Article Text

Images In...
Chronic pulmonary tuberculosis and anasarca: a classic revisited
  1. Madhav Bansal1,
  2. Kiran Pathak2,
  3. Satish Pathak3,
  4. Arjun Maitra4,
  5. Mahesh Prasad5,
  6. Sanjay Tandon6,
  7. Rakesh Biswas5
  1. 1
    People’s College of Medical Sciences, Community Medicine, Bhanpur Bypass Road, Bhopal, 462037, India
  2. 2
    People’s College of Medical Sciences, Pathology, Bhanpur Bypass Road, Bhopal, 462037, India
  3. 3
    People’s College of Medical Sciences, Radiology, Bhanpur Bypass Road, Bhopal, 462037, India
  4. 4
    People’s College of Medical Sciences, Physiology, Bhanpur Bypass Road, Bhopal, 462037, India
  5. 5
    People’s College of Medical Sciences, Medicine, Bhanpur Bypass Road, Bhopal, 462037, India
  6. 6
    People’s College of Medical Sciences, Chest Medicine and Tuberculosis, Bhanpur Bypass Road, Bhopal, 462037, India
  1. Rakesh Biswas, rakesh7biswas{at}

Statistics from

Request Permissions

If you wish to reuse any or all of this article please use the link below which will take you to the Copyright Clearance Center’s RightsLink service. You will be able to get a quick price and instant permission to reuse the content in many different ways.

A 30-year-old carpenter presented with a history of generalised swelling of his body, particularly noticeable around the ankles. He had a 10-year history of pulmonary tuberculosis, which had been treated with antitubercular treatment for 6 months.

He had developed cough with fever 1 year previously, and was given antitubercular treatment with a local practitioner after a sputum examination that was found to be positive for acid-fast bacilli (AFB).

He had to stop his treatment after a month so that the money required to buy the medicines could be utilised for his sister, who was also ill. After 2 months of stopping his own antitubercular treatment, due to financial reasons, he decided to try the free supply provided by the directly observed therapy (DOT) programme run by the government and after 2 weeks stopped again due to severe anxiety symptoms.

On evaluation in our hospital his sputum AFB was 2+ and after sending another sample of sputum for AFB culture sensitivity, he was given five drugs that included injections of streptomycin, isoniazid, rifampicin, pyrazinamide and ethambutol. All this was again made available to him free of charge through the DOT programme.

His chest x ray (posterior–anterior) view and a CT scan of the thorax revealed significant findings (figs 1 and 2).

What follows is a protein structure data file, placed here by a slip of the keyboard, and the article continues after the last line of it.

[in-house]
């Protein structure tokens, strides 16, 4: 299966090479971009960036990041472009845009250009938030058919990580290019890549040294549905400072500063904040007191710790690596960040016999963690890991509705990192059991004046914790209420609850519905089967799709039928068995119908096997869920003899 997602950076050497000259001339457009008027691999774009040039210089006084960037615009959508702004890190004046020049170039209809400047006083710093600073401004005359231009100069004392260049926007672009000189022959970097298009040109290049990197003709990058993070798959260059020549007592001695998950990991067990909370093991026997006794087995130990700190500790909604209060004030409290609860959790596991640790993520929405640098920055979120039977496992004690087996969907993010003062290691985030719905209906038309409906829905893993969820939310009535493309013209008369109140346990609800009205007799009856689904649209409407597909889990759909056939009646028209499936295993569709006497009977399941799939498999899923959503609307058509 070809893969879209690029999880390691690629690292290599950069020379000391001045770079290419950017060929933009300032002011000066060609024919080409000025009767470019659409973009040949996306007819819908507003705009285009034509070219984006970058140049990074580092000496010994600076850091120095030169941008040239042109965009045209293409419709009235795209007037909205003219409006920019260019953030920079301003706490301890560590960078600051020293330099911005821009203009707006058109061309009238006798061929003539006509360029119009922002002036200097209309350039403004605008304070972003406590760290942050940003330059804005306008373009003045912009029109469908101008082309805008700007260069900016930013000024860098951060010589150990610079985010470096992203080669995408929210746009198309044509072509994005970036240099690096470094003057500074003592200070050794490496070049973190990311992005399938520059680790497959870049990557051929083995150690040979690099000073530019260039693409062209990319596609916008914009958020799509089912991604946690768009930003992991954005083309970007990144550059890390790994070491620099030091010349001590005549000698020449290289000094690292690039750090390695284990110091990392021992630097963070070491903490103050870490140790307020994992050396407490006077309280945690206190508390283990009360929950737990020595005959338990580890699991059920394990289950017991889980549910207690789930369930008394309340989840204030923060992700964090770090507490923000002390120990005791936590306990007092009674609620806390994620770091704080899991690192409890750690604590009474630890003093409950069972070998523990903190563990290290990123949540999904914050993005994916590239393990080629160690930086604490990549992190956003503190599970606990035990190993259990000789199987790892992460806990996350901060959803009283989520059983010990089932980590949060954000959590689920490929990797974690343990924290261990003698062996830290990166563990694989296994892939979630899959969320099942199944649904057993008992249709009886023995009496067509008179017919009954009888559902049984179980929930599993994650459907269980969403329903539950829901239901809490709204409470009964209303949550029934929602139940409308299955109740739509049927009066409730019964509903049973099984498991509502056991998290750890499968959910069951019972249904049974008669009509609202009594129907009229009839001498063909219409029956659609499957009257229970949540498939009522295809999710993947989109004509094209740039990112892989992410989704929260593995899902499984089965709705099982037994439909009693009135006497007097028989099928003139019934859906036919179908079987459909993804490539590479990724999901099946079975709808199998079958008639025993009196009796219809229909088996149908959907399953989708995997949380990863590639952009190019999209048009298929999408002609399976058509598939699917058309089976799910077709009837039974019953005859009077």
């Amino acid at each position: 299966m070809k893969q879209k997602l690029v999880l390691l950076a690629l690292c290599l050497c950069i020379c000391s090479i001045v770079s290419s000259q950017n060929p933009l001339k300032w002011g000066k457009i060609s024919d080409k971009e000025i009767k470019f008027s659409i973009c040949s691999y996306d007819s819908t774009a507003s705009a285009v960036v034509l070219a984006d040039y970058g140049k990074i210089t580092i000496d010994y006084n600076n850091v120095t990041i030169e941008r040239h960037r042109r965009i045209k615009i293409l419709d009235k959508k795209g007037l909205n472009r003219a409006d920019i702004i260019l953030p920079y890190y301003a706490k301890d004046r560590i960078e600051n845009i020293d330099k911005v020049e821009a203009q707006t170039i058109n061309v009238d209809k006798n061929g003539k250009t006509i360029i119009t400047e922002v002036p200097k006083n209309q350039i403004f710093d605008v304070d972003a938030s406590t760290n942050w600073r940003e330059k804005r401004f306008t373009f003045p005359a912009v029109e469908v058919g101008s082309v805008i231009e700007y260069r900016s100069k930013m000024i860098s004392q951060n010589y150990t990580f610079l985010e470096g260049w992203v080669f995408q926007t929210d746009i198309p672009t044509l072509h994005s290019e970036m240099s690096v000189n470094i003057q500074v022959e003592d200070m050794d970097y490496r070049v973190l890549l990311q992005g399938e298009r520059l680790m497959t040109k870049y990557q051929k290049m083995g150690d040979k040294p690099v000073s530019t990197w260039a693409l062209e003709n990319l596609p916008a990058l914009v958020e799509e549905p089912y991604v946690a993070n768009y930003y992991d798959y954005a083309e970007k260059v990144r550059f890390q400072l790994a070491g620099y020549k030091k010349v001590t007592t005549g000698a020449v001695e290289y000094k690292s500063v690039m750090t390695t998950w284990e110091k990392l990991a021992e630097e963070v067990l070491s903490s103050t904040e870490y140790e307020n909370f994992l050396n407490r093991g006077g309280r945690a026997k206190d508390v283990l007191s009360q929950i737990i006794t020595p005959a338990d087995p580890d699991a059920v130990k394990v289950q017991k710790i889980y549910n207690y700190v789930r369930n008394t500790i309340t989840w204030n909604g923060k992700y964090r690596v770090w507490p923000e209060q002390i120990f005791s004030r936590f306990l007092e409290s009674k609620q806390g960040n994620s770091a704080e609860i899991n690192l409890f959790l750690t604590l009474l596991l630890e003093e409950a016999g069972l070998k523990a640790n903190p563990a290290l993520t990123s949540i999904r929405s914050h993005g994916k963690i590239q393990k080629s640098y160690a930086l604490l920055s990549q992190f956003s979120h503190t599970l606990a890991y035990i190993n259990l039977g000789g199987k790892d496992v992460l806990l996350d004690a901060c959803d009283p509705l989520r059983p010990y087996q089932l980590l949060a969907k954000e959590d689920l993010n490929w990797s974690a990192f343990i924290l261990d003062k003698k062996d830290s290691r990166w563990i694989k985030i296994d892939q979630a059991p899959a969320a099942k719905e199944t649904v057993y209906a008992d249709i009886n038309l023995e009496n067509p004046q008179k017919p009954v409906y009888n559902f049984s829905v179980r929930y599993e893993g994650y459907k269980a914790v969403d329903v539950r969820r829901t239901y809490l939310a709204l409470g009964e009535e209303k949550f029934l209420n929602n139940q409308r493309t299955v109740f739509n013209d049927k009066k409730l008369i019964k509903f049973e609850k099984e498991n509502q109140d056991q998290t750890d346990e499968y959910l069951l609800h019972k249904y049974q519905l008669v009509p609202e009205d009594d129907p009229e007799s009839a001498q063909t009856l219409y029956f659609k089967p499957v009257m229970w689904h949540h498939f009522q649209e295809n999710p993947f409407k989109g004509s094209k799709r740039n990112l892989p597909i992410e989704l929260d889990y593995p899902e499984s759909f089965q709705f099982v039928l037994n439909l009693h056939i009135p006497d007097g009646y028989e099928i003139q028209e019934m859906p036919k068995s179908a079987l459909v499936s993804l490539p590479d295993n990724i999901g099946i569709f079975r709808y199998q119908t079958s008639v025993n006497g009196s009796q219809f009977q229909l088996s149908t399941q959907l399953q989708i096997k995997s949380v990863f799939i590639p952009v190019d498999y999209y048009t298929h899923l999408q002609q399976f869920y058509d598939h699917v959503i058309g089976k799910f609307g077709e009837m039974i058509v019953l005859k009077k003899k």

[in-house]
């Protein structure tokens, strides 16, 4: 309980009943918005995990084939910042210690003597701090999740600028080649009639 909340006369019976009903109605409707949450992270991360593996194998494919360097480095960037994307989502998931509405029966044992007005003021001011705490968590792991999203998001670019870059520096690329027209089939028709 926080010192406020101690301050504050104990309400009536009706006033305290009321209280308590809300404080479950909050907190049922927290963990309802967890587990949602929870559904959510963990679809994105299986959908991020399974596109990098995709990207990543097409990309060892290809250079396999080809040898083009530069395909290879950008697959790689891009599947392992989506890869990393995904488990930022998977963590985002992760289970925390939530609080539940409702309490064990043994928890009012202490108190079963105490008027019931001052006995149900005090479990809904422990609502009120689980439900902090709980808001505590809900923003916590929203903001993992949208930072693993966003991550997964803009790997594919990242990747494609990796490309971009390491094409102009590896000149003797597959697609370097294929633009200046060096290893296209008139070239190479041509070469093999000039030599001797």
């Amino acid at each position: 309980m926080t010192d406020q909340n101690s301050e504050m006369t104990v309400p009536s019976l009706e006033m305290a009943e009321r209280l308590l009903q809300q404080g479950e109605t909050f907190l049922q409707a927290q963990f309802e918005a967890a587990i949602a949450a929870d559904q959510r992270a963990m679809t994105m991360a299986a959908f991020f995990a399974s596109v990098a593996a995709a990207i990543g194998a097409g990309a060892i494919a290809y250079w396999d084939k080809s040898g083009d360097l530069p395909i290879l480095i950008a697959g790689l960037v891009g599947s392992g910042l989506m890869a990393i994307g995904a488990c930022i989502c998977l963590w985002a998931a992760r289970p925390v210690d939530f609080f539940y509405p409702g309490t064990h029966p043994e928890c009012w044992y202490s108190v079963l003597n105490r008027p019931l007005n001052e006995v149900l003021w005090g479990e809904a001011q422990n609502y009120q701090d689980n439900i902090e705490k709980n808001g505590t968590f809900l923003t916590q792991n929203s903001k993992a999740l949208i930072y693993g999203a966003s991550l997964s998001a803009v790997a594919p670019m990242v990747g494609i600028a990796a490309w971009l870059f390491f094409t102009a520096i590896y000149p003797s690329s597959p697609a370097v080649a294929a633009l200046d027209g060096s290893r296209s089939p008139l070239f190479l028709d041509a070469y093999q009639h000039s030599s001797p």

Figure 1

Chest x ray (posterior–anterior) view showing significant findings.

Figure 2

CT scan of the thorax showing significant findings.

He was evaluated for his anasarca and found to have a 24-h protein excretion of 9 g/day for which he was further evaluated with a renal biopsy (figs 3 and 4).

Figure 3

Renal biopsy microphotograph.

Figure 4

Renal biopsy microphotograph staining positive with Congo red.


The chest x ray revealed a large lucent destructive parenchymal lesion in the right upper zone, which was almost completely devoid of any lung markings. The left upper zone shows the presence of a well defined, rounded radio-dense shadow with a crescent lucent surrounding the rounded shadow. The findings on CT confirmed that of the chest x ray. It showed a large hypodense, destructive, parenchymal lesion in the right upper lobe and a large, nodular lesion in the left upper lobe with a crescentic halo suggestive of a fungus ball formation in a cavitating lesion.

The renal biopsy microphotograph in fig 3 shows patchy mild to moderate mesangial expansion by eosinophilic hyaline material, along with mild chronic interstitial inflammation with interstitial oedema admixed with polymorphs. Few hyaline casts are seen. Figure 4 shows the renal microphotograph staining positive with Congo red for amyloid.

This patient experienced chronic pulmonary tuberculosis and its known sequelae, which ranged from a localised asymptomatic pulmonary aspergilloma detected on radiology to that of florid nephrotic syndrome due to renal amyloidosis as proven on biopsy.

The incidence of amyloidosis in pulmonary tuberculosis has been reported to be that of 23% to 33% in various series.1

In most patients with postprimary pulmonary tuberculosis with significant pulmonary destruction, a major acute phase response demonstrated by very high serum amyloid A protein has been reported. Again it was found that in the patients with postprimary tuberculosis without significant pulmonary destruction serum amyloid A protein and C-reactive protein levels decreased rapidly after initiation of treatment.2

Spontaneous recovery from amyloidosis in a patient with chronic progressive pulmonary tuberculosis, though rare, has been reported and we hope to report the same with our patient on subsequent follow-up.3


The authors acknowledge all care givers of this patient, including his relatives.



  • Competing interests: None.

  • Patient consent: Patient/guardian consent was obtained for publication.